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6.3.2 The minutes Package

Unlike meetingmins, described above, minutes [53] is a package, so you can choose your document class. The package comes with alternative German commands that you can use instead of the English command names. For example, instead of using \subtitle you can use \untertitel. For brevity, this book only describes the English commands. See the minutes documentation for a list of the German equivalents and for the additional Dutch support. The default language is German, so if you are writing the minutes in English, you'll need to load babel [7] with the english option.

The meeting minutes are contained in the body of the Minutes environment

\begin{Minutes}{title}

where ⟨title⟩ is the title of the minutes. You can have more than one Minutes environment within your document, for example, if you want a compilation of all the minutes for a particular group or committee.

Within the Minutes environment, you can set various information using the commands described below.

\subtitle{title}

This sets the subtitle, if required.

\moderation{name}

This sets the name of the meeting moderator (for example, the chair).

\minutetaker{name}

This sets the name of the minute taker.

\participant{names}

This sets the names of the people present at the meeting.

\guest{names}

This sets the names of any guests present at the meeting.

\minutesdate{date}

This sets the date of the meeting.

\starttime{time}

This sets the starting time of the meeting.

\endtime{time}

This sets the time the meeting ended.

\location{place}

This sets the location of the meeting.

\cc{names}

This sets the distribution list. The argument ⟨names⟩ is a list of names of people who should receive a copy of the minutes. To specify absentees, you can either use

\missingExcused{excused names}

and

\missingNoExcuse{no-excuse names}

or

\missing[excused names]{no-excuse names}

where ⟨excused names⟩ is a list of names of missing people who provided an excuse and ⟨no-excuse names⟩ is a list of missing people who didn't provide an excuse.

The above commands all behave in an analogous way to \title and \author. Once they have been specified, you then need to use:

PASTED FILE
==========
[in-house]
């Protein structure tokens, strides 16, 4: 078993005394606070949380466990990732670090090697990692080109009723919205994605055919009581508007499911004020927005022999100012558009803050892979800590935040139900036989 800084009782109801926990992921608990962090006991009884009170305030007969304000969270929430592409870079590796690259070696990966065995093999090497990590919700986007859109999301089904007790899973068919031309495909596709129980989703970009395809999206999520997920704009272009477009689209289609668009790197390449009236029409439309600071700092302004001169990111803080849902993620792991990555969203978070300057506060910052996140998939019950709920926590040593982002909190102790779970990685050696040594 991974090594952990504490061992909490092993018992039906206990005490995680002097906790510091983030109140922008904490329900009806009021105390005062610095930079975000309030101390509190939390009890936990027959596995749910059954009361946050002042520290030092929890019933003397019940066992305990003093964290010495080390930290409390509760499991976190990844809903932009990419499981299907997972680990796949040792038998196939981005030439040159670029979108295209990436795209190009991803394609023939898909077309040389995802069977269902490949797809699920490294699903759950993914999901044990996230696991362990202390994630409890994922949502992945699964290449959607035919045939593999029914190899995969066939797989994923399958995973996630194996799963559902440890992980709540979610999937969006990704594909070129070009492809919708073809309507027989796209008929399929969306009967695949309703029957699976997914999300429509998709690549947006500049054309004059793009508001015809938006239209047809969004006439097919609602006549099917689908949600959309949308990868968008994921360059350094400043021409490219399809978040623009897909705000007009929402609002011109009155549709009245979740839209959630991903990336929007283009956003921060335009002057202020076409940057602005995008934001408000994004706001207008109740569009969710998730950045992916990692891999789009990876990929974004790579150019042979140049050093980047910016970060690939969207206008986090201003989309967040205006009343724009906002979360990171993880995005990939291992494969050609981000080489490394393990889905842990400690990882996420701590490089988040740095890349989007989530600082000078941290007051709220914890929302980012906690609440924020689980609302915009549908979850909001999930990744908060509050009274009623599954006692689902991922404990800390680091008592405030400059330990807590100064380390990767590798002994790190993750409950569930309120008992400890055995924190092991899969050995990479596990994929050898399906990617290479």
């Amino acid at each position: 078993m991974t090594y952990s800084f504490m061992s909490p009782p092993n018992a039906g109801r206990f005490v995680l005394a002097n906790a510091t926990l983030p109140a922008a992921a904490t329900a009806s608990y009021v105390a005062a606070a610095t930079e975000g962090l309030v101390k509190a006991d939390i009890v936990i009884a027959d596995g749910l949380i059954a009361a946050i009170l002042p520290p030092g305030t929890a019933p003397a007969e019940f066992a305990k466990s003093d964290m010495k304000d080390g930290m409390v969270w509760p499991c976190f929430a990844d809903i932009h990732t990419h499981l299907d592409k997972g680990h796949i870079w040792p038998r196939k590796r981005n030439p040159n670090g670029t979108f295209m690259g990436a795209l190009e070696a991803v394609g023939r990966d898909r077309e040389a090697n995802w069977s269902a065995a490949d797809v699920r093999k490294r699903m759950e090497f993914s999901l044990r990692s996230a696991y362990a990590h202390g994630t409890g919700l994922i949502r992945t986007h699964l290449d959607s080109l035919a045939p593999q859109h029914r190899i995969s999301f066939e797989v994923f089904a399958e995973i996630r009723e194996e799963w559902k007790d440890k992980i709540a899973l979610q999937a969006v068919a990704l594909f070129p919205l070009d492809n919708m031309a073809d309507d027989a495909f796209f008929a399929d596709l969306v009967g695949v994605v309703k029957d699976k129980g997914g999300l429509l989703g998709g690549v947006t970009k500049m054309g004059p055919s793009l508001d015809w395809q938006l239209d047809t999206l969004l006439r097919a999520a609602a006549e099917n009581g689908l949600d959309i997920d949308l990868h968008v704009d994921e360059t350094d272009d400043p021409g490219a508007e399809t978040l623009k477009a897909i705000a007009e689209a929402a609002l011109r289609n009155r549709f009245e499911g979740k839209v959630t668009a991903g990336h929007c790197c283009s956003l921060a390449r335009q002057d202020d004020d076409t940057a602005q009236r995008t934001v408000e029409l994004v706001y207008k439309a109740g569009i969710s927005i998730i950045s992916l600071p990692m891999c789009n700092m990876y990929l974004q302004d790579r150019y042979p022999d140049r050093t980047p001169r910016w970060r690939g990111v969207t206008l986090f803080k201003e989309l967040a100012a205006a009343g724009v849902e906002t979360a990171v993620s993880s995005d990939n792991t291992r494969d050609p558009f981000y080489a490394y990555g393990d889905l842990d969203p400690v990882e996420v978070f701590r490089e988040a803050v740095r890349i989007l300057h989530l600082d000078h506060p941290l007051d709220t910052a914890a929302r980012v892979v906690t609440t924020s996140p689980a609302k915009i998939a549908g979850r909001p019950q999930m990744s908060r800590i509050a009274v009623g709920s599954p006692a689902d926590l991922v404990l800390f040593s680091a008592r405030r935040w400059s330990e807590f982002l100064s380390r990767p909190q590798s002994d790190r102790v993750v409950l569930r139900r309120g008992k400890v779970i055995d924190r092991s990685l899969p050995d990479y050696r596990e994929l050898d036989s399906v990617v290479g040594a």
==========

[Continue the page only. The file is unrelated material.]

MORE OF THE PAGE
\maketitle

Example 32. Sample Minutes (minutes package)

This example just sets up the title information for the minutes.

\documentclass{article}

\usepackage[english]{babel}
\usepackage{minutes}

\begin{document}

\begin{Minutes}{Secret Lab of Experimental Stuff}
 \subtitle{Annual General Meeting}
 \moderation{Mr Big Head}
 \minutetaker{Dr Bor Ing}
 \participant{Polly Parrot, Mabel Canary}
 \missing[Z\"oe Zebra, Jos\'e Arara]{Dickie Duck, Fred Canary}
 \guest{Prof Important Person}
 \minutesdate{12th March 2014}
 \starttime{15:00}
 \endtime{17:00}
 \location{University of Somewhere}
 \cc{Vice Chancellor}

 \maketitle
\end{Minutes}

\end{document}

The result is shown in Figure 6.3. Since this document only contains the minutes from a single meeting, I haven't bothered to include an overall document title or table of contents. This causes warnings from the minitoc package [22] (which the minutes package loads). If you want to have a collection of minutes, you can add the title and contents at the start of the document:

\begin{document}
\title{Minutes from the Secret Lab Meetings}
\author{Dr Bor Ing}
\maketitle
\tableofcontents
% add the Minutes environments here

Figure 6.3: Sample Minutes (Title Information Only)
 

Secret Lab of Experimental Stuff

Annual General Meeting

Moderation Mr Big Head

Minutes taker Dr Bor Ing

Those present Polly Parrot

Absent (excused) Zöe Zebra, José Arara

Absent (not excused) Dickie Duck, Fred Canary

Guest Prof Important Person

Location of the meeting University of Somewhere

Date 12th March 2014 15:00–17:00

Distribution Vice Chancellor

End of Image.

You can download or view this example.

The minutes can be subdivided into topics using:

\topic[toc text]{text}

and subtopics using:

\subtopic[toc text]{text}

where ⟨text⟩ is the topic or subtopic and ⟨toc text⟩ is alternative text for the table of contents. These commands are analogous to sectioning commands such as \section. The ⟨toc text⟩ (or ⟨text⟩ if the optional argument is omitted) appears in an overview section in the minutes and also appears in the overall document table of contents (if \tableofcontents has been used, as described above).

Tasks can be specified using the \task command which has a starred and unstarred version. The unstarred version has the syntax:

\task[footnote text]{name}[when]{text}

The starred version has the syntax:

\task*[when]{text}

Example: